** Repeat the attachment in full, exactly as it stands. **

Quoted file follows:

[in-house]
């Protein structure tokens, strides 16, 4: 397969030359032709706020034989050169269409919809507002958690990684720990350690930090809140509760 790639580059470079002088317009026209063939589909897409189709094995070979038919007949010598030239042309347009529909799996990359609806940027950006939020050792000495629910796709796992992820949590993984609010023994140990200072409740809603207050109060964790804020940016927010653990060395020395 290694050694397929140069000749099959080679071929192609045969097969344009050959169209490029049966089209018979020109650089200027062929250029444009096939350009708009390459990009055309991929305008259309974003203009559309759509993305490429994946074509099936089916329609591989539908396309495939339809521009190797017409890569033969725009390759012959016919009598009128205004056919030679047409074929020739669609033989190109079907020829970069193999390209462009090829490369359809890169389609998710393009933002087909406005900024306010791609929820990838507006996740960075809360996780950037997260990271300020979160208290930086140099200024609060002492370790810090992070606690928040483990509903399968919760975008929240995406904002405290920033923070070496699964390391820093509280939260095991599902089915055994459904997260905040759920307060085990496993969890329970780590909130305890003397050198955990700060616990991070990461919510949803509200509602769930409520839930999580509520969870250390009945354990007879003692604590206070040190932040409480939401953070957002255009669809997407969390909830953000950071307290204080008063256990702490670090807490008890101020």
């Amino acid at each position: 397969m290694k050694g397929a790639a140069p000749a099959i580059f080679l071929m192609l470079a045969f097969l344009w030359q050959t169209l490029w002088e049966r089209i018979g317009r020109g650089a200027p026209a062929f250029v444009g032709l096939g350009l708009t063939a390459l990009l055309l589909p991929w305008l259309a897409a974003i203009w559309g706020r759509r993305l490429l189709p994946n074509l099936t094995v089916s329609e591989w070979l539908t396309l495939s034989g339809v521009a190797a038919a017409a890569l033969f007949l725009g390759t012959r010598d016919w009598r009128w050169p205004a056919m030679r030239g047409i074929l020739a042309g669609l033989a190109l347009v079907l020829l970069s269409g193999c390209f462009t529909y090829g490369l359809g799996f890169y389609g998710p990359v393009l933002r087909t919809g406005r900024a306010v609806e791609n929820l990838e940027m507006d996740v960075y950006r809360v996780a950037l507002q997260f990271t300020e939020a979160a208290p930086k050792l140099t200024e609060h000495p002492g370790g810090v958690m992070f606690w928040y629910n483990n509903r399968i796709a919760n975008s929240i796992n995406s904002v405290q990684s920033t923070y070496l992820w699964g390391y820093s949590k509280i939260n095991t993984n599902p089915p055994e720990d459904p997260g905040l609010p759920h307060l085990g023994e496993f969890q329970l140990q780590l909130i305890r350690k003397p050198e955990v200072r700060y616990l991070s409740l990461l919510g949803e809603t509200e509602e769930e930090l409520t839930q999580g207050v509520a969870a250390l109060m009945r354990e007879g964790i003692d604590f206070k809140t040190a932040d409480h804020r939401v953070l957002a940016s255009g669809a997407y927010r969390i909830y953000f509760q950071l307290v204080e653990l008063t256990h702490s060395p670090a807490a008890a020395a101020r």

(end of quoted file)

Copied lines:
[in-house]
């Protein structure tokens, strides 16, 4: 397969030359032709706020034989050169269409919809507002958690990684720990350690930090809140509760 790639580059470079002088317009026209063939589909897409189709094995070979038919007949010598030239042309347009529909799996990359609806940027950006939020050792000495629910796709796992992820949590993984609010023994140990200072409740809603207050109060964790804020940016927010653990060395020395 290694050694397929140069000749099959080679071929192609045969097969344009050959169209490029049966089209018979020109650089200027062929250029444009096939350009708009390459990009055309991929305008259309974003203009559309759509993305490429994946074509099936089916329609591989539908396309495939339809521009190797017409890569033969725009390759012959016919009598009128205004056919030679047409074929020739669609033989190109079907020829970069193999390209462009090829490369359809890169389609998710393009933002087909406005900024306010791609929820990838507006996740960075809360996780950037997260990271300020979160208290930086140099200024609060002492370790810090992070606690928040483990509903399968919760975008929240995406904002405290920033923070070496699964390391820093509280939260095991599902089915055994459904997260905040759920307060085990496993969890329970780590909130305890003397050198955990700060616990991070990461919510949803509200509602769930409520839930999580509520969870250390009945354990007879003692604590206070040190932040409480939401953070957002255009669809997407969390909830953000950071307290204080008063256990702490670090807490008890101020």
């Amino acid at each position: 397969m290694k050694g397929a790639a140069p000749a099959i580059f080679l071929m192609l470079a045969f097969l344009w030359q050959t169209l490029w002088e049966r089209i018979g317009r020109g650089a200027p026209a062929f250029v444009g032709l096939g350009l708009t063939a390459l990009l055309l589909p991929w305008l259309a897409a974003i203009w559309g706020r759509r993305l490429l189709p994946n074509l099936t094995v089916s329609e591989w070979l539908t396309l495939s034989g339809v521009a190797a038919a017409a890569l033969f007949l725009g390759t012959r010598d016919w009598r009128w050169p205004a056919m030679r030239g047409i074929l020739a042309g669609l033989a190109l347009v079907l020829l970069s269409g193999c390209f462009t529909y090829g490369l359809g799996f890169y389609g998710p990359v393009l933002r087909t919809g406005r900024a306010v609806e791609n929820l990838e940027m507006d996740v960075y950006r809360v996780a950037l507002q997260f990271t300020e939020a979160a208290p930086k050792l140099t200024e609060h000495p002492g370790g810090v958690m992070f606690w928040y629910n483990n509903r399968i796709a919760n975008s929240i796992n995406s904002v405290q990684s920033t923070y070496l992820w699964g390391y820093s949590k509280i939260n095991t993984n599902p089915p055994e720990d459904p997260g905040l609010p759920h307060l085990g023994e496993f969890q329970l140990q780590l909130i305890r350690k003397p050198e955990v200072r700060y616990l991070s409740l990461l919510g949803e809603t509200e509602e769930e930090l409520t839930q999580g207050v509520a969870a250390l109060m009945r354990e007879g964790i003692d604590f206070k809140t040190a932040d409480h804020r939401v953070l957002a940016s255009g669809a997407y927010r969390i909830y953000f509760q950071l307290v204080e653990l008063t256990h702490s060395p670090a807490a008890a020395a101020r």